Following up on a tip from Esther Derby, earlier this week I took a training course in Group Facilitation Methods run by ICA. ICA is the Institute for Cultural Affairs, a global network with the mission "to enable individuals, organisations and communities to bring about change in pursuit of a humane and sustainable future for use all." You can find more about what this means on their website.
The course demonstrated techniques from ICA's Technology of Participation followed by hands-on practical exercises and feedback. The course covered the Focused Conversation and Consensus Workshop methods. The core of both these techniques is to slow our natural thinking process down - stepping deliberately through four phases - gathering objective data, reflecting on feelings and associations generated, sharing interpretations and inferences before resolving appropriate next step decisions. I heartily recommend this course to anyone in the UK interested in honing their facilitations skills. It was an intense two days; thought-provoking, hard work and fun!
I am at the Retrospective Facilitators Gathering in Phoenix with Professor Pam Rostal and she has received some worrying news that the Software Development Apprenticeship (SDA) program at New Mexico Highlands University may be cancelled.
I am writing this blog to express my personal support for the Software Development Apprenticeship (SDA) program at New Mexico Highlands University. The programís unique approach to remunerated experiential education prepares student apprentices for careers as agile developers who understand the value of people and craft in the development of humane software systems.
Pam tells me that seventeen students have been enrolled in the program since the beginning of this semester, and four more are expected to enroll for the eight-week session. Ten of these either have declared or will declare SDA as their major. Three graduate students are fulfilling requirements for their masterís degree through enrollment in the SDA program. These students depend on the program for both their liberal arts education and their livelihood. The emphasis on philosophy, metaphor and personal expressions of creativity enriches studentsí technical work and informs their understanding of the people they will serve. The salaries earned goes to six parents of young children and is the sole income of most of the other apprentices.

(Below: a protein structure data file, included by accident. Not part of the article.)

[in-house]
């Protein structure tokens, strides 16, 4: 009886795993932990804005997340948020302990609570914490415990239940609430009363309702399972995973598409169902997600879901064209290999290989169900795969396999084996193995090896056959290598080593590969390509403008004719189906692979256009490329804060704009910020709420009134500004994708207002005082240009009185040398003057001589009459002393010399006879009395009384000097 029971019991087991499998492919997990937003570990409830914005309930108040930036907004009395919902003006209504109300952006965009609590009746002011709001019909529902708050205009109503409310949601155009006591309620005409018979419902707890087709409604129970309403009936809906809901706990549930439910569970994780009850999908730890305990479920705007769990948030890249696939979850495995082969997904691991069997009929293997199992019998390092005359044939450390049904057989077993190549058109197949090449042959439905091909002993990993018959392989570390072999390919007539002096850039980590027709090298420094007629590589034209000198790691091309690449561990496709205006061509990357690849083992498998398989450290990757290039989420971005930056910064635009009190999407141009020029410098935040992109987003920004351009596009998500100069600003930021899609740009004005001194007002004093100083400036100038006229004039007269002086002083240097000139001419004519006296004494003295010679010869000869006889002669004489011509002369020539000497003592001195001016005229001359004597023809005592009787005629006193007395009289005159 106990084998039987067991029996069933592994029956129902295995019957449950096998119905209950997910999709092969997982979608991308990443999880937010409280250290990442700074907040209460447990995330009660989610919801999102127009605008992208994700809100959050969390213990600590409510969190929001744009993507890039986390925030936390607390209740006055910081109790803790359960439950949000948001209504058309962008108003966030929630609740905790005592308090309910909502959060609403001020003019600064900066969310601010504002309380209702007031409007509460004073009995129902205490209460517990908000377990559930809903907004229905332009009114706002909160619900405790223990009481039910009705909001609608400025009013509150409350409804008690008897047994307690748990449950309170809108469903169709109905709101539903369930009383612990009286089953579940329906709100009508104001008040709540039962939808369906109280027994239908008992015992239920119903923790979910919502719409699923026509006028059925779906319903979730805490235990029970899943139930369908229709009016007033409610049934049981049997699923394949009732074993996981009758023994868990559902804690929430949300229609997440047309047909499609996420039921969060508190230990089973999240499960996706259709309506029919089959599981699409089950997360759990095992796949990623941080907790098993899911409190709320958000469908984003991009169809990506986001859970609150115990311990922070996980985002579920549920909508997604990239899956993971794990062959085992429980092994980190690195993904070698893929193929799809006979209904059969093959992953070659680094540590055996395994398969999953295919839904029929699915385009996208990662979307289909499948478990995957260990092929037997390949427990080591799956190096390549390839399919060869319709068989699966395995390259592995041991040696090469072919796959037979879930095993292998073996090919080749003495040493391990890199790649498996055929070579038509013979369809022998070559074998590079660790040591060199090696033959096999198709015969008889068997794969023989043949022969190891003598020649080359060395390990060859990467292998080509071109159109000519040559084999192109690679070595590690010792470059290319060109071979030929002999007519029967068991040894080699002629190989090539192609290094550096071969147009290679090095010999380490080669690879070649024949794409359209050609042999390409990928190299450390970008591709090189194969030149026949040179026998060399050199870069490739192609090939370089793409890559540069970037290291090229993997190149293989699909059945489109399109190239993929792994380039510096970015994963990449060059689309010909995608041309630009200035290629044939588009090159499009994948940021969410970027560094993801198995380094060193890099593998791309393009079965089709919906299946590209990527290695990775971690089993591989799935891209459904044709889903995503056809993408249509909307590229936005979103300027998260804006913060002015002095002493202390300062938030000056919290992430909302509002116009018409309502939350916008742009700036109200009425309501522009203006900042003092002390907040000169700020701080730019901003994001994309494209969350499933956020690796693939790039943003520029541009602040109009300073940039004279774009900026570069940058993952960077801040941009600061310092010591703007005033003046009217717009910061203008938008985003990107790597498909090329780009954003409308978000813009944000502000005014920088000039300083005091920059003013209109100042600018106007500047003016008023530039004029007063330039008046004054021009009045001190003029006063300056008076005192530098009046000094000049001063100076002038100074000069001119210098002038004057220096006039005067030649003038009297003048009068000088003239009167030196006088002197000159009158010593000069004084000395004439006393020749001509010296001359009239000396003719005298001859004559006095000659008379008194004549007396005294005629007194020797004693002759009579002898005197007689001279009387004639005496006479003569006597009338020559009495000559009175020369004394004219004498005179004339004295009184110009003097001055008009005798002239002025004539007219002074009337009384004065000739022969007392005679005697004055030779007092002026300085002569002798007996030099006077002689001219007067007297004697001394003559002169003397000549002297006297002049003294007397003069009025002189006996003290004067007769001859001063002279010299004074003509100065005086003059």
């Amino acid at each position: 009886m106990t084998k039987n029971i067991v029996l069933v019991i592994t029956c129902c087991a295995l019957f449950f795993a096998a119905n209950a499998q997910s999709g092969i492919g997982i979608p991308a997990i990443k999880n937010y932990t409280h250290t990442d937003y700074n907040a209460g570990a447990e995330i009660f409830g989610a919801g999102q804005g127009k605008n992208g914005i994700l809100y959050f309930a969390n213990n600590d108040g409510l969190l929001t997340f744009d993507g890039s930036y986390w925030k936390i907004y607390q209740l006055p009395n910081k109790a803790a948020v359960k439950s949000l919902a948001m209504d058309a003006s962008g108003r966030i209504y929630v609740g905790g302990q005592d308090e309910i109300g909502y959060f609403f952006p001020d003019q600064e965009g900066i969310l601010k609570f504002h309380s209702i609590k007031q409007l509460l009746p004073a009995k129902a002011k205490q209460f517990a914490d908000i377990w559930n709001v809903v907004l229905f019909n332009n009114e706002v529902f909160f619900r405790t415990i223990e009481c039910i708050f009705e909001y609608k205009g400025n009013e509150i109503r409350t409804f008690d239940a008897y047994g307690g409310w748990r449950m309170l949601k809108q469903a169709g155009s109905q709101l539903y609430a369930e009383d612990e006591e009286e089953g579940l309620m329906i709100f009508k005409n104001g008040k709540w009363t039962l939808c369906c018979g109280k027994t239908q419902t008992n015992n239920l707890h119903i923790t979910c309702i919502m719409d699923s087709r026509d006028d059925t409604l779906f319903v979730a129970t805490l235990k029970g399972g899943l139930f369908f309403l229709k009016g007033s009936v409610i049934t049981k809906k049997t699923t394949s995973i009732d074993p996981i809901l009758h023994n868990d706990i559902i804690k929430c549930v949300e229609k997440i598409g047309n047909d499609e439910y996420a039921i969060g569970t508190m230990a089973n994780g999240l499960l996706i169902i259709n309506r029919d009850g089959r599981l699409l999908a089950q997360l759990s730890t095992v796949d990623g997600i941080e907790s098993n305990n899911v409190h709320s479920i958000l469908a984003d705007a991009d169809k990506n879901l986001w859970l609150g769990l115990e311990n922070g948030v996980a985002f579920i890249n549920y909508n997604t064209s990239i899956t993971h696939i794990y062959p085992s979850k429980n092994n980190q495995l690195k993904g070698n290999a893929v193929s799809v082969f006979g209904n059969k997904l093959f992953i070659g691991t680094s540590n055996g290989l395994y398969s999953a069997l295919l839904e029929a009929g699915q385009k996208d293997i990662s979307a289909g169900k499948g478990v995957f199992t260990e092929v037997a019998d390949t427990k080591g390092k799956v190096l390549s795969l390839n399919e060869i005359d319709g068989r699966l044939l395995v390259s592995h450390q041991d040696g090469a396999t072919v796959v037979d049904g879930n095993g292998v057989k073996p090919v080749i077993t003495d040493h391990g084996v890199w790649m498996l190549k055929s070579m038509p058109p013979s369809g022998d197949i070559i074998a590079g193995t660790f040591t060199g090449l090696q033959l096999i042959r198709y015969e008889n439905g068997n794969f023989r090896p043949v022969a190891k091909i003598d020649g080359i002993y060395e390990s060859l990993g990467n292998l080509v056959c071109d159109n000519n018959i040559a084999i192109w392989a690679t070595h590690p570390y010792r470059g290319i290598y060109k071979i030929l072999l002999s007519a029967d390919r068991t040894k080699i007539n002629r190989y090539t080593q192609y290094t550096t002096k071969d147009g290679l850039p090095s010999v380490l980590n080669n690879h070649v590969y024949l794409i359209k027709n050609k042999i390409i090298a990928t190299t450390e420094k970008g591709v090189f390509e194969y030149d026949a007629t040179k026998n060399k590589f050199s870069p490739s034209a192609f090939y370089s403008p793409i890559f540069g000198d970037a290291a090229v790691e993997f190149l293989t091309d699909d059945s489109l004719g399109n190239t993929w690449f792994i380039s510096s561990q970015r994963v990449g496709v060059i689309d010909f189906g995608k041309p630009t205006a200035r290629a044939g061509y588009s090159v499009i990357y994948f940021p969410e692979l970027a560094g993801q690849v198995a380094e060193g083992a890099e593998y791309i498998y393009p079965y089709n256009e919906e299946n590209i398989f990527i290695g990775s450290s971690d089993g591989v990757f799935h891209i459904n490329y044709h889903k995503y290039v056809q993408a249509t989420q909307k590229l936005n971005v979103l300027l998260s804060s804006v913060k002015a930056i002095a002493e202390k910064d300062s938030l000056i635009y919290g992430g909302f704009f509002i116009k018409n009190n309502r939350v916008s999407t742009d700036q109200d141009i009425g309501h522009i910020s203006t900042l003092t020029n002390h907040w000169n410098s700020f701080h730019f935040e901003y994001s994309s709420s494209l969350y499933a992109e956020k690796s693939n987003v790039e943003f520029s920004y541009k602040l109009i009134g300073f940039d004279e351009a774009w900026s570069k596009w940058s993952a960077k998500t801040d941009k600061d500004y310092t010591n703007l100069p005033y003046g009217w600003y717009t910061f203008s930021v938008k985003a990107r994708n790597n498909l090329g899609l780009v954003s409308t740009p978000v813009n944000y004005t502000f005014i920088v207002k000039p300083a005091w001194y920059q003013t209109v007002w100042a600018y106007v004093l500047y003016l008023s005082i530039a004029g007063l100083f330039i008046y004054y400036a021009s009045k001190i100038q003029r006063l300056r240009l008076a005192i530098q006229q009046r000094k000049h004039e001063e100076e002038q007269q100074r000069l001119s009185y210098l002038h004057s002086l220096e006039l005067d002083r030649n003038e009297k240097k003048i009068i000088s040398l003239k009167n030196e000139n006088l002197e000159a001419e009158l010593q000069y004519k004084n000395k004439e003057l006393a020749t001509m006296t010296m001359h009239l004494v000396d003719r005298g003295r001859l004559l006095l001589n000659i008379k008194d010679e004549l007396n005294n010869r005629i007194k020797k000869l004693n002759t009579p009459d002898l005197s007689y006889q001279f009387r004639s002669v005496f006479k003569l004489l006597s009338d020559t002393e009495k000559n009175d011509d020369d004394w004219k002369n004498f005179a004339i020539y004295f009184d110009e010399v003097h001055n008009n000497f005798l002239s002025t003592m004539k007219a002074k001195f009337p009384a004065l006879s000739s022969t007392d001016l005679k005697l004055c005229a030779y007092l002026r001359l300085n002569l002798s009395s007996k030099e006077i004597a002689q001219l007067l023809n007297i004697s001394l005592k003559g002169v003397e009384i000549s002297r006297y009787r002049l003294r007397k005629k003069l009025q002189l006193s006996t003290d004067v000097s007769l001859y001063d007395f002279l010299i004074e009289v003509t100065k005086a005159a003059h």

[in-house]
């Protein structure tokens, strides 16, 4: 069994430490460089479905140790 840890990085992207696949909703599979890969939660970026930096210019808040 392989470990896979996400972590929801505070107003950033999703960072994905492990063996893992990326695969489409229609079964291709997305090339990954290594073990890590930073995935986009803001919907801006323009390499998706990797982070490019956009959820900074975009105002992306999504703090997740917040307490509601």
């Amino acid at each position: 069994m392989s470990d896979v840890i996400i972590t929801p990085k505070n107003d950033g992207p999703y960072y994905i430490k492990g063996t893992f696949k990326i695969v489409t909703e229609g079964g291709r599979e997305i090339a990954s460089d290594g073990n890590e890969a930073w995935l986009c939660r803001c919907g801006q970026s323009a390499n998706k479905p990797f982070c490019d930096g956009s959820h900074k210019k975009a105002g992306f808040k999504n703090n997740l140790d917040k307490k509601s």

The program provides services to the Tapetes de Lana non-profit organization, the West Las Vegas School District, and the New Mexico Office of the State Engineerís Water Rights Management program. These clients are stakeholders by virtue of their faith in the studentsí developing skill as evidenced by their willingness to undertake contracts for software development and lab computer maintenance.
Sentiments about the value of the program are echoed throughout the agile software development community. Linda Rising, a noted author and keynote lecturer, was so moved by her visit to the program that she wrote an article about Highlands University and SDA, citing them as innovators in the war against poverty and ignorance (see http://www.ddci.com/news_current_issue.shtml#Solutions). Ron Jeffries, co-creator of the Extreme Programming (XP) software development methodology, will express his support by spending over a week teaching students the value of test-first development, collaborative customer interactions, and selecting the simplest appropriate solution to a problem. Ken Schwaber, co-inventor of the Scrum agile project management methodology, has discussed offering SDA services to his clients as a viable alternative.
Watch this space for more information on how to support this program and if you also blog then please help get the above message out to the wider agile community.